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Exp Parasitol. 2001 May;98(1):20-8.

Plasmodium falciparum: a major role for IgG3 in antibody-dependent monocyte-mediated cellular inhibition of parasite growth in vitro.

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Department of Parasitology, Institute of Tropical Medicine, University of Tübingen, Wilhelmstrasse 27, 72074 Tübingen, Germany.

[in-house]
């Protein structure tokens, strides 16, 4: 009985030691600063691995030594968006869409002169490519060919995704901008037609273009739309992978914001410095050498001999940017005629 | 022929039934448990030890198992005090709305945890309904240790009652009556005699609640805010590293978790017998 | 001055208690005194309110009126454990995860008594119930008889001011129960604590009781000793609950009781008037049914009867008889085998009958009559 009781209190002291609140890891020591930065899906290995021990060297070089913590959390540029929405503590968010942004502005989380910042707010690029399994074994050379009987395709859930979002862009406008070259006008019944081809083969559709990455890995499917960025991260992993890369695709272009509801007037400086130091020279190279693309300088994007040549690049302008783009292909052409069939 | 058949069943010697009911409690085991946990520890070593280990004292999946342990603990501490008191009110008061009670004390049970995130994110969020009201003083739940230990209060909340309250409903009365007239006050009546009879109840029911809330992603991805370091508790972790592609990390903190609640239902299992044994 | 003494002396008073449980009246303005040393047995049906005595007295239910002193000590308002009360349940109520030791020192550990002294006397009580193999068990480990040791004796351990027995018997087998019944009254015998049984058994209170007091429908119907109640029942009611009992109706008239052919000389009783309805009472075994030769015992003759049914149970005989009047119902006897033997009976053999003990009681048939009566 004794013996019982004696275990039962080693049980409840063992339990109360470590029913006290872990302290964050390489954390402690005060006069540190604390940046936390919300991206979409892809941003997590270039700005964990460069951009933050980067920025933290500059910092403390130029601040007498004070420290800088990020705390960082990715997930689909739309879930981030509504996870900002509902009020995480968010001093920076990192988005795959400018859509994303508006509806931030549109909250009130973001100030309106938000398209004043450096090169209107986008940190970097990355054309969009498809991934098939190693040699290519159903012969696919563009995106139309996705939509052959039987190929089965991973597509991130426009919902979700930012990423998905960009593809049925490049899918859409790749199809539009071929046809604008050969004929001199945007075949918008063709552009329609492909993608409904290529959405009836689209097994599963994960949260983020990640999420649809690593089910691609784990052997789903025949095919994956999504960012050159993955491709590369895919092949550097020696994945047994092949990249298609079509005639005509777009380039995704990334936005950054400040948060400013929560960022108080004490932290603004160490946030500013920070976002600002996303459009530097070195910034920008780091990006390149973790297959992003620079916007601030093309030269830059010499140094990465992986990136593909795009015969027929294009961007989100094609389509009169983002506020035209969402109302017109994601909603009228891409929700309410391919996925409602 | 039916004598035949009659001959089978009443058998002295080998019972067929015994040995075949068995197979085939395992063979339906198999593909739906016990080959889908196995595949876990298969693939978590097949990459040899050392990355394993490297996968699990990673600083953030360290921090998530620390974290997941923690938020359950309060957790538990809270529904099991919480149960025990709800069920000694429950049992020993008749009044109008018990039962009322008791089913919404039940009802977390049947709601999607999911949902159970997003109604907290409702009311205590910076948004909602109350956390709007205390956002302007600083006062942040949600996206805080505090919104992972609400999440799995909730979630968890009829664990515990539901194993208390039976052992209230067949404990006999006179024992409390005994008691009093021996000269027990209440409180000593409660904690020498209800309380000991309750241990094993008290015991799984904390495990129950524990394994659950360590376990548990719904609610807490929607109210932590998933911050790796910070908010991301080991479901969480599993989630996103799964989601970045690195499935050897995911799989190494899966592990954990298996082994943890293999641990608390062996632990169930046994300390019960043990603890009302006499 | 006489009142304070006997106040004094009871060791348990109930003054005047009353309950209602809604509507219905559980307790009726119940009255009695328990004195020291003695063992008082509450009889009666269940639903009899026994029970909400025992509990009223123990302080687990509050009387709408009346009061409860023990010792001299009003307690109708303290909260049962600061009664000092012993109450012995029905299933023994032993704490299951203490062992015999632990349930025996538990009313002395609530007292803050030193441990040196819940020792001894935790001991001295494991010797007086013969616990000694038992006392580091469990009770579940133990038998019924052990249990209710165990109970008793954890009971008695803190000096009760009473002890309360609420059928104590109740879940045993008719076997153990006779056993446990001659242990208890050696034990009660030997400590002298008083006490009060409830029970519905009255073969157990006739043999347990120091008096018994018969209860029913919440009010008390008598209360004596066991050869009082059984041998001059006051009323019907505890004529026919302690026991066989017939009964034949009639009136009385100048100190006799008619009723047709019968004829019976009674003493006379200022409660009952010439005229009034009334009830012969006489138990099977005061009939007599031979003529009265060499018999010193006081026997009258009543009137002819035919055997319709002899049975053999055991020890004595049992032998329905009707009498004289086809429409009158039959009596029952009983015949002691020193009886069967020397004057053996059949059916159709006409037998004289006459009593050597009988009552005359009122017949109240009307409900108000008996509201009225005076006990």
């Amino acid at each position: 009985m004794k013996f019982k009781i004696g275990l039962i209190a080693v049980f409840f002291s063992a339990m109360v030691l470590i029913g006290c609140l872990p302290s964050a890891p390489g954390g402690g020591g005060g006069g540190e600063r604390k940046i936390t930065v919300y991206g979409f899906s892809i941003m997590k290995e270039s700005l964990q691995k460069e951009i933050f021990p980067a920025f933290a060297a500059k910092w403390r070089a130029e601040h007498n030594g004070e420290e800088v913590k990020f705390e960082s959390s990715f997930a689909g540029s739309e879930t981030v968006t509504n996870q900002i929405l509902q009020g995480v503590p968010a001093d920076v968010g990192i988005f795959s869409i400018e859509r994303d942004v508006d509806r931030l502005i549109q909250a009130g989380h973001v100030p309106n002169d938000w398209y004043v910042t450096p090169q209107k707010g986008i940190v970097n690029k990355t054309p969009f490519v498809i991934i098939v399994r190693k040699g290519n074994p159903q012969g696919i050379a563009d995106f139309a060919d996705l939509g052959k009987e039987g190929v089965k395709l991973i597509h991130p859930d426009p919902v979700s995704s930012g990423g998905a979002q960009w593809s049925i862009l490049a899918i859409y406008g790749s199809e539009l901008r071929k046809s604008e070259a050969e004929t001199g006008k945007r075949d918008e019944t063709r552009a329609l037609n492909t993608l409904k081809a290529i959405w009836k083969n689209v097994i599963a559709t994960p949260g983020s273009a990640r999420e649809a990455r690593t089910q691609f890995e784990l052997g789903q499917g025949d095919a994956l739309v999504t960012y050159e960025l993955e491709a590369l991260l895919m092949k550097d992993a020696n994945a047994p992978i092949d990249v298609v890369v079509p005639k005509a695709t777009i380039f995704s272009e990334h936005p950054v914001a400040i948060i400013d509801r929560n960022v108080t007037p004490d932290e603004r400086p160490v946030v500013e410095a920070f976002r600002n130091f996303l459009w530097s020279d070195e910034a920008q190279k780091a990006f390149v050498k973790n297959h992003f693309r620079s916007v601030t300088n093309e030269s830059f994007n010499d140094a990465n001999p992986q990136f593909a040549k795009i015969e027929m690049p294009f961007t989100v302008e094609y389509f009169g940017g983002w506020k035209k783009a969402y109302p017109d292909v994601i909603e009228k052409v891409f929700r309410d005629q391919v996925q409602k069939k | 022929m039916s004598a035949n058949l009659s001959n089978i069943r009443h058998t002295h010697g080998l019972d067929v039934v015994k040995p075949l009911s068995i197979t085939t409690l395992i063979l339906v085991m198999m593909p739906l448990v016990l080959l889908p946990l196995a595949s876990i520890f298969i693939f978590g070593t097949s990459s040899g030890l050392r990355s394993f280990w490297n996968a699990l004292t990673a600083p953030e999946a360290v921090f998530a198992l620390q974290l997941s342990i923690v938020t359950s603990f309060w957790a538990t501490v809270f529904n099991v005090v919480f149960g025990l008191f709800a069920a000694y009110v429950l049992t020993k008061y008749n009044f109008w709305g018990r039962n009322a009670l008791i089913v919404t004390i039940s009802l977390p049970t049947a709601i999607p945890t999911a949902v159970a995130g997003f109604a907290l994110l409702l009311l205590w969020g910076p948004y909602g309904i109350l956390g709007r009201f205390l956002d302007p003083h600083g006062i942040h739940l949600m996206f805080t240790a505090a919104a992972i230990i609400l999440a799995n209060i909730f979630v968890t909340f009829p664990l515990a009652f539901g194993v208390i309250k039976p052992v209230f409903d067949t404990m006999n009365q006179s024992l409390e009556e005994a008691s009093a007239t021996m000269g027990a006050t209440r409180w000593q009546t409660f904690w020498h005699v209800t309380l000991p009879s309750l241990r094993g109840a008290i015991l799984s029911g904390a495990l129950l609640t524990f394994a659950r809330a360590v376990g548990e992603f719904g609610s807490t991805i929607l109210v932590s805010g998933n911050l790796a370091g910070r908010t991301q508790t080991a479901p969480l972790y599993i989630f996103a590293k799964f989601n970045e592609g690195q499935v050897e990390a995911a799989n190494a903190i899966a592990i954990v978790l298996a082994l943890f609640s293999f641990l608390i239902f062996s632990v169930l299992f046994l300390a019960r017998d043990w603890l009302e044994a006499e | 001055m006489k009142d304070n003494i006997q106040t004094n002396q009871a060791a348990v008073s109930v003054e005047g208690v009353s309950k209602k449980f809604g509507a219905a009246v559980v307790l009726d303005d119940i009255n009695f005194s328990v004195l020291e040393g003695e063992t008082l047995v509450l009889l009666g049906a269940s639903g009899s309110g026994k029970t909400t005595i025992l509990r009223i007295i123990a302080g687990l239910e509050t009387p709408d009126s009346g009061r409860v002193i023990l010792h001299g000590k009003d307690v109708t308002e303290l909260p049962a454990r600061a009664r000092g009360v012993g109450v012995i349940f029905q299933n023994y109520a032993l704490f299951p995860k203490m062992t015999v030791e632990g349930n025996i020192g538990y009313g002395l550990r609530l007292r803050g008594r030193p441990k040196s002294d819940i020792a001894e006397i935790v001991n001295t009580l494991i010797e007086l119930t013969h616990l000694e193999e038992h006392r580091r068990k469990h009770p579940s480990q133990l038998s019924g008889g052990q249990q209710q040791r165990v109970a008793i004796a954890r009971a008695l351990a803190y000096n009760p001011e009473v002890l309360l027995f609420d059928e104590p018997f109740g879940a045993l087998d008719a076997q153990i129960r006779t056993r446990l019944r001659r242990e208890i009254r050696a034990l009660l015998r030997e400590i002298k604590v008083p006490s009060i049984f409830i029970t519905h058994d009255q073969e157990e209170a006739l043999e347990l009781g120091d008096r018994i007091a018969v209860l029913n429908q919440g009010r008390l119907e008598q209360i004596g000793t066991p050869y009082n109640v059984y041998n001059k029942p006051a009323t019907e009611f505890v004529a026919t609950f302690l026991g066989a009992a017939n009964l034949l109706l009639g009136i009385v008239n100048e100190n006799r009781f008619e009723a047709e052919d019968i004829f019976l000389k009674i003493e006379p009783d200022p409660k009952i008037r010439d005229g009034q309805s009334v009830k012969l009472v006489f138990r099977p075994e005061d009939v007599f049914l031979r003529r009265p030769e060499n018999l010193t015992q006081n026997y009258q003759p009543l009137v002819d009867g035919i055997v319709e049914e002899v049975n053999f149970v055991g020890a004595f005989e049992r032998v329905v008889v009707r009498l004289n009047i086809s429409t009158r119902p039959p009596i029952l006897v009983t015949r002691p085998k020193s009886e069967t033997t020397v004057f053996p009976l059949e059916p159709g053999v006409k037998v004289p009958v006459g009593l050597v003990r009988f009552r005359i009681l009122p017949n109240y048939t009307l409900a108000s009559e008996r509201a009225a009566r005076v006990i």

In an attempt to identify parasite antigen-specific antibody isotype(s) mediating inhibition of growth in vitro, we tested unfractionated sera and their corresponding purified antibody isotype-containing fractions in in vitro assays with asexual-stage parasites of Plasmodium falciparum in the presence or absence of monocytes. Using affinity purification techniques we fractionated individual and pooled serum samples from semi-immune Gabonese adults, to obtain samples containing either IgG1, 2, 3, and 4, IgG1, 2, and 4, or IgG3 alone, and a non-IgG fraction. Antibodies were quantified spectrophotometrically and the presence of different isotypes in individual fractions was confirmed by protein gel electrophoresis. In the absence of monocytes, we observed inhibition of parasite growth with whole serum and varying levels of either growth enhancement or inhibition with purified Ig-containing fractions. When used in a standardized assay of antibody-dependent cellular inhibition (ADCI) with a monocyte:infected erythrocyte ratio of 1:1, seven of eight serum samples inhibited growth to a mean level of 42%, and the different Ig-containing fractions displayed varying mean levels of inhibition: IgG3, 44%; IgG1--4, 22%; IgG1, 2, and 4, 10%; and non-IgG, - 10%. The results suggest that, among the different isotypes present in the serum of semi-immune individuals, parasite antigen-specific IgG3 in particular may play an important role in controlling parasitemia via an ADCI mechanism involving monocyte- derived mediators.

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